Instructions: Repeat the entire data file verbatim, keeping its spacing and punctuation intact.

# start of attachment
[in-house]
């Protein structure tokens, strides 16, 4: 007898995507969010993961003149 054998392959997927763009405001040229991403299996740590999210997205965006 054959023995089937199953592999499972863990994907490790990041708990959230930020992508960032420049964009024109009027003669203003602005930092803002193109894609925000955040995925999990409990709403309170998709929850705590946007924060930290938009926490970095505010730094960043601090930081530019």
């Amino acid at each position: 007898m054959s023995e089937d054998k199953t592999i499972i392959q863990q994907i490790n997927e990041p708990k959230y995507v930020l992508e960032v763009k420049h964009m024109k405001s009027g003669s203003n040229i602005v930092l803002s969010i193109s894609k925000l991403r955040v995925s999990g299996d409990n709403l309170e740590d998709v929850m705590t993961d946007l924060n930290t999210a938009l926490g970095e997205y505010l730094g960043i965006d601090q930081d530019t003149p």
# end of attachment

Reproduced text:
[in-house]
């Protein structure tokens, strides 16, 4: 007898995507969010993961003149 054998392959997927763009405001040229991403299996740590999210997205965006 054959023995089937199953592999499972863990994907490790990041708990959230930020992508960032420049964009024109009027003669203003602005930092803002193109894609925000955040995925999990409990709403309170998709929850705590946007924060930290938009926490970095505010730094960043601090930081530019």
């Amino acid at each position: 007898m054959s023995e089937d054998k199953t592999i499972i392959q863990q994907i490790n997927e990041p708990k959230y995507v930020l992508e960032v763009k420049h964009m024109k405001s009027g003669s203003n040229i602005v930092l803002s969010i193109s894609k925000l991403r955040v995925s999990g299996d409990n709403l309170e740590d998709v929850m705590t993961d946007l924060n930290t999210a938009l926490g970095e997205y505010l730094g960043i965006d601090q930081d530019t003149p």